Considerations from the ABA’s Best Practices for Litigation Funding

The exact dollar amount that third-party investors infuse in U.S. lawsuits every year is unknown, but conservative estimates begin around $2.3 billion, with agreement that the industry has room to grow. With the ongoing pandemic stretching litigation timelines and straining budgets, the litigation funding industry remains highly active. Despite the importance of litigation funding to all parties involved (lawyers, plaintiffs, and defendants), regulation varies by state, and litigation funders are largely left to self-regulate.

In the absence of clear direction on this significant issue, the ABA, in August 2020, provided much- needed guidance by adopting Best Practices for Third-Party Litigation Funding. See https://www.americanbar.org/content/dam/aba/directories/policy/annual-2020/111a-annual-2020.pdf (referred to herein as “Best Practices”).

The Best Practices “are written to assist lawyers considering litigation funding . . .” and consist of “issues that should be considered before entering into a litigation funding arrangement.” According to the ABA, “these Best Practices should not be read as recommended standards of professional conduct or as a basis for attorney discipline. . . . Jurisdictions where the attorney practices may have standards that differ (perhaps materially) from these Best Practices, and those standards may establish standards of care or grounds for discipline.”

The Best Practices recommend that litigation funding arrangements be spelled out in writing, in clear, unequivocal terms. The terms of any litigation funding agreement should make clear who is responsible for paying the funder, from what source, and when. The Best Practices also suggest that litigation funding agreements clearly address provisions for termination and/or withdrawal of funding.

The Best Practices highlight the ABA’s concern that clients and lawyers retain independence and control over the course of litigation. Specifically, the Best Practices recommend that:

  • Any funding arrangement should ensure that the client retains control of the litigation;
  • Lawyers should be cautious in making case-related reports or predictions to litigation funders;
  • Lawyers should “advise the client that the client is to remain in charge of the lawsuit, as well as explain and take steps to assure that the financing entity will not direct or regulate the lawyer’s professional judgment”;
  • Lawyers obtain written affirmation from the funder that no advice, opinions or representations as to the underlying claims have been made by the client or the lawyer; and
  • Lawyers “may want to obtain written acknowledgement that the funder will not seek to control the litigation or the expense[.]”

The Best Practices do “not take a position” on “whether, when and in how much detail a funding arrangement need be disclosed.” This key issue is treated differently across different jurisdictions and is often litigated. Compare Impact Engine, Inc. v. Google LLC, Case No. 3:19-cv-01301-CAB-DEB (C.D. Cal., Oct. 20, 2020) (holding that litigation funding agreements were protected from disclosure because they “were created because of the litigation they will fund” and therefore constituted work product, disclosed only to those with an interest common to the attorney or client) with Miller UK Ltd. v. Caterpillar, Inc., 17 F. Supp. 3d 711 (N.D. Ill. 2014) (holding there was no “common legal interest” between funder and party and that “[a] shared rooting interest in the ‘successful outcome of a case’ . . . is not a common legal interest”) (emphasis in original). While disclaiming a position on this issue, the Best Practices nevertheless advise attorneys that they “should assume that the litigation funding arrangement may well be examined by a court or the other party at some point in litigation” and that they “should assume that some level of disclosure may be required at some point.”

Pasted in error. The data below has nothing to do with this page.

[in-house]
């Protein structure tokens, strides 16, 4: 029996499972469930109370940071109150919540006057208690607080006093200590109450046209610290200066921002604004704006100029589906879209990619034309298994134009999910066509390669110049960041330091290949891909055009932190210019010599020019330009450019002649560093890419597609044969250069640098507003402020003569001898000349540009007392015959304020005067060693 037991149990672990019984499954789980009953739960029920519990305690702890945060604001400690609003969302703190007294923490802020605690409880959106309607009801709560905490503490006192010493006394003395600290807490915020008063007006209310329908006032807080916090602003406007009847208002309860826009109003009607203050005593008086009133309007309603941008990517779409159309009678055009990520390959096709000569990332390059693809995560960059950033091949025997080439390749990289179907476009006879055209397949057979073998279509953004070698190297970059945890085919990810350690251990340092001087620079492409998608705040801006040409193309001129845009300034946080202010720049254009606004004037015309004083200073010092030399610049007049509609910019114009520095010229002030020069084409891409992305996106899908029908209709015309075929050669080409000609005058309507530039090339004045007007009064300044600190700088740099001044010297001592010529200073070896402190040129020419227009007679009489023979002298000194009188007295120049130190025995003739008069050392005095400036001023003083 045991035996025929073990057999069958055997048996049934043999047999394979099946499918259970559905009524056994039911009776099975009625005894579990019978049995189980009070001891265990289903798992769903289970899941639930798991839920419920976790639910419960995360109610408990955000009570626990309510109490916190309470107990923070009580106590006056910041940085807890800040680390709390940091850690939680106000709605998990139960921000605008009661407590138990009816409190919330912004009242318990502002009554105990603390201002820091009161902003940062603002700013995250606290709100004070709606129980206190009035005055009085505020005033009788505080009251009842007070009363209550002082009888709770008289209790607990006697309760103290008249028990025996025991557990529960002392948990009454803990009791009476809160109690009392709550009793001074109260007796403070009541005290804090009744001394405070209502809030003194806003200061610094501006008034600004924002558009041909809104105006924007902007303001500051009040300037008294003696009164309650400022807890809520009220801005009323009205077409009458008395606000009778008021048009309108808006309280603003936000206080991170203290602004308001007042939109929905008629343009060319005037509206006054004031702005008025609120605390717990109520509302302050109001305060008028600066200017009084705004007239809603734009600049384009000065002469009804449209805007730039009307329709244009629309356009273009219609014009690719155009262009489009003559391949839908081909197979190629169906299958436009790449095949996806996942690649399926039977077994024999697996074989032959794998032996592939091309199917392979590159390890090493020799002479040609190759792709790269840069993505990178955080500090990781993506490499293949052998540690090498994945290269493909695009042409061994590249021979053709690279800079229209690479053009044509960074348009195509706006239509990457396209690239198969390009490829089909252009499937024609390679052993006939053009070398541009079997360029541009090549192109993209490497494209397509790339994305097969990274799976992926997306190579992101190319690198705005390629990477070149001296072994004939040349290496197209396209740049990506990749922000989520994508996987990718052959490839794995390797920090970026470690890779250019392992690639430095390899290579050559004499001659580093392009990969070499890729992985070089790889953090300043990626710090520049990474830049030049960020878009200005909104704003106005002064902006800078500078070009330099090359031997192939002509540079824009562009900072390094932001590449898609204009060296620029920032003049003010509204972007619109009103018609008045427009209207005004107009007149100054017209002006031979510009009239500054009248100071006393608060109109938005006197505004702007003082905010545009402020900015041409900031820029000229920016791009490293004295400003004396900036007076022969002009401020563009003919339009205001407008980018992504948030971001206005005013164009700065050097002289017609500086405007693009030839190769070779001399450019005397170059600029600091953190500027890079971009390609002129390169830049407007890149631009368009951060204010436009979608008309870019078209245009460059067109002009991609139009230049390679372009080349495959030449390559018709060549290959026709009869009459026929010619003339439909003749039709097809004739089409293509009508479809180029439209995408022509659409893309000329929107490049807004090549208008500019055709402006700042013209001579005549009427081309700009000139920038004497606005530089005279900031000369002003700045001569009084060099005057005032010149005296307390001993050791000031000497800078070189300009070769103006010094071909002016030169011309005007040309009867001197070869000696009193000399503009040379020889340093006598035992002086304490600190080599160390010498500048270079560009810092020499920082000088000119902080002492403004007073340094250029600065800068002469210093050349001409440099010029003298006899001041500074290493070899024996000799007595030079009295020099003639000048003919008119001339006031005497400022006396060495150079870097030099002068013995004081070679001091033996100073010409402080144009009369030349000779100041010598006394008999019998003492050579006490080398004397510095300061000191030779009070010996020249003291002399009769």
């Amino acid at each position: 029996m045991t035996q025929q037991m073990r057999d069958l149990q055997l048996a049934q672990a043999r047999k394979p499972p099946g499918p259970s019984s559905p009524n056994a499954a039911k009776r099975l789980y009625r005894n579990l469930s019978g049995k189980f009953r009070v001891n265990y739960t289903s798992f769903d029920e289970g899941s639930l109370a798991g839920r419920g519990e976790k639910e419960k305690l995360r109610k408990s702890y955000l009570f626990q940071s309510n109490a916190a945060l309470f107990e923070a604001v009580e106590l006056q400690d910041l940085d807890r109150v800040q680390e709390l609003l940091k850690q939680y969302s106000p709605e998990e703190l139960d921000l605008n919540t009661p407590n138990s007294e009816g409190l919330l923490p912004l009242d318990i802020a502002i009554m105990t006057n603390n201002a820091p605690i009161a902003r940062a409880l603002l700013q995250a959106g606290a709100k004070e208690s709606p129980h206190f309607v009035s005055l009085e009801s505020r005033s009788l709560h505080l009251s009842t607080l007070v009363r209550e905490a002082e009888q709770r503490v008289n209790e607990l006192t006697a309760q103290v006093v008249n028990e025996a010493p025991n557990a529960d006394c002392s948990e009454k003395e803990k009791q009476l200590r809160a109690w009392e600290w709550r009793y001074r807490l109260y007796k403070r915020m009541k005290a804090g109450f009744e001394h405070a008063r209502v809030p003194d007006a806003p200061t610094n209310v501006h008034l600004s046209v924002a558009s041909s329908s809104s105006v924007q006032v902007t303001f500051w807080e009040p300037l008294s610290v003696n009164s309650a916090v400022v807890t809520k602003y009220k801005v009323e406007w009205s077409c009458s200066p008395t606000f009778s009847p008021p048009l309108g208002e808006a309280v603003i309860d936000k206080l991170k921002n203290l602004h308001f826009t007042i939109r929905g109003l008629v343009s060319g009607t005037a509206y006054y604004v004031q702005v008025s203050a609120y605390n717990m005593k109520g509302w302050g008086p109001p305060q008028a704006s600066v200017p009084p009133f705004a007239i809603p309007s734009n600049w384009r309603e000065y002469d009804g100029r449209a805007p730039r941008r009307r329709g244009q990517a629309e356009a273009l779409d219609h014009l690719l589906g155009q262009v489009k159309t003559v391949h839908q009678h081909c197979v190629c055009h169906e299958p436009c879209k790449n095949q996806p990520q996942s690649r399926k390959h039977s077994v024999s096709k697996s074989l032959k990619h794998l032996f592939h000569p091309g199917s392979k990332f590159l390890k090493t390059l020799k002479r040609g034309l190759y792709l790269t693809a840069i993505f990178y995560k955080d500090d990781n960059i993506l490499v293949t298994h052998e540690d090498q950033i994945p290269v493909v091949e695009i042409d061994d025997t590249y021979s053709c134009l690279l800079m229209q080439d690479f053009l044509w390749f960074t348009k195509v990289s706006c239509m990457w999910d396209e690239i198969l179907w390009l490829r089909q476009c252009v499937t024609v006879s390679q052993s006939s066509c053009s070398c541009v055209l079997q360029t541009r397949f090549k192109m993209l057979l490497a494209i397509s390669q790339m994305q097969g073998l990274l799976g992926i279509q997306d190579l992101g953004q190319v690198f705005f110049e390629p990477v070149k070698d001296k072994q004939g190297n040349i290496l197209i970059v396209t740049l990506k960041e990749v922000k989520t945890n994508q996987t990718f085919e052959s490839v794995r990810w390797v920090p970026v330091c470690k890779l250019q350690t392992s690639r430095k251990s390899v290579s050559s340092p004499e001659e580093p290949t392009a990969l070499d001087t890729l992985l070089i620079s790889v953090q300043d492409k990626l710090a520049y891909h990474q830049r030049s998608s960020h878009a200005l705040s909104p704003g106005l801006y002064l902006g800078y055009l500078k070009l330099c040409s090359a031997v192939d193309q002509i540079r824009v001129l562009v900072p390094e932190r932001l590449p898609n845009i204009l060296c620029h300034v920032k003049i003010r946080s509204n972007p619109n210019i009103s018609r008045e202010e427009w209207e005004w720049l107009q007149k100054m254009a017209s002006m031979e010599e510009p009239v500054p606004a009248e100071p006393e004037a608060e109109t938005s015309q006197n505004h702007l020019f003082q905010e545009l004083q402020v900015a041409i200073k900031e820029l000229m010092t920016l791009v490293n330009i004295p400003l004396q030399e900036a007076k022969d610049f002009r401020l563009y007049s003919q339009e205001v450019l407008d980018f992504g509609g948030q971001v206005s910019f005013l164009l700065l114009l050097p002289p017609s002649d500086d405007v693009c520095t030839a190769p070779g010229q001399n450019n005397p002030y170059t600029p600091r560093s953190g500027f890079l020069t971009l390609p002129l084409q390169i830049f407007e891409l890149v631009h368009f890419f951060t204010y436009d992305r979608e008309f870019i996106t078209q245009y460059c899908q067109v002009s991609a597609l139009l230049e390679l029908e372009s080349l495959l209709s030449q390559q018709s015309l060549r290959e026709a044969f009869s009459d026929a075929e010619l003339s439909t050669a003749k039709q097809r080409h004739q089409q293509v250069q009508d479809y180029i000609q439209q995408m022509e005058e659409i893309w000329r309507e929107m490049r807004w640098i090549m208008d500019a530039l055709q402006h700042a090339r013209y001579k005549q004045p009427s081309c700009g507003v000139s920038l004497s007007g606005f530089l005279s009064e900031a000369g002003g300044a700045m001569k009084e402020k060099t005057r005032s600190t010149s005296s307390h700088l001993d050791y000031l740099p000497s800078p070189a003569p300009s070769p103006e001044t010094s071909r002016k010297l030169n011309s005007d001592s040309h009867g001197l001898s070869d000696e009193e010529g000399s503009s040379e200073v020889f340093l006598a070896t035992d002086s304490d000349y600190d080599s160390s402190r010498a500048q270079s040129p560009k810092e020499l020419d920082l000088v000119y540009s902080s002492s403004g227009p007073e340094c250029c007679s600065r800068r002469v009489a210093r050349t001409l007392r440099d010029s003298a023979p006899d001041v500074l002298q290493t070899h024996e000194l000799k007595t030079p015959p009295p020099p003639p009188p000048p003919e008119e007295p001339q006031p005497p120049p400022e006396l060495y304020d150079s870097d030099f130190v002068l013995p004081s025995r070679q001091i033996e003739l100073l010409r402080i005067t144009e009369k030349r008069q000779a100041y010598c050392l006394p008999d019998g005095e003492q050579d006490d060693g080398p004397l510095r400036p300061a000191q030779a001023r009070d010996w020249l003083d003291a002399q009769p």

The Best Practices also caution attorneys on sharing privileged documents with third-party funders. Specifically, they note that:

  • Lawyers should educate financing entities as to the attorney-client privilege and, in this context, on “the limitations that must be imposed on the financing entity’s involvement in the litigation. For example, financing companies should not ask for any non-public documents, so that privilege is not an issue[;]” and
  • Lawyers “should not provide to a . . . funder any attorney-client or otherwise privileged materials that would risk waiver of any privilege[.]”

Specifically, the Best Practices suggest that lawyers:

  • Obtain written acknowledgement from funders that no privileged materials have been supplied;
  • Supply the funder with public documents only (keeping detailed records of communications on this topic);
  • Examine local rules and practices regarding waiver for non-public documents and ensure compliance; and
  • Offer no opinion about the underlying claims (for example, in response to questions like “What do you think are the chances that the Judge will do x or y?” or “What are weaknesses in the other side’s case?”).

The Best Practices do not carry the weight of law, nor even of recommended standards of professional conduct. Litigants should keep the ABA’s Best Practices in mind, however, as they highlight key issues in “the complex and evolving area of litigation financing” and provide insight to address inherent ethical hazards, but should always research the law in the relevant jurisdiction.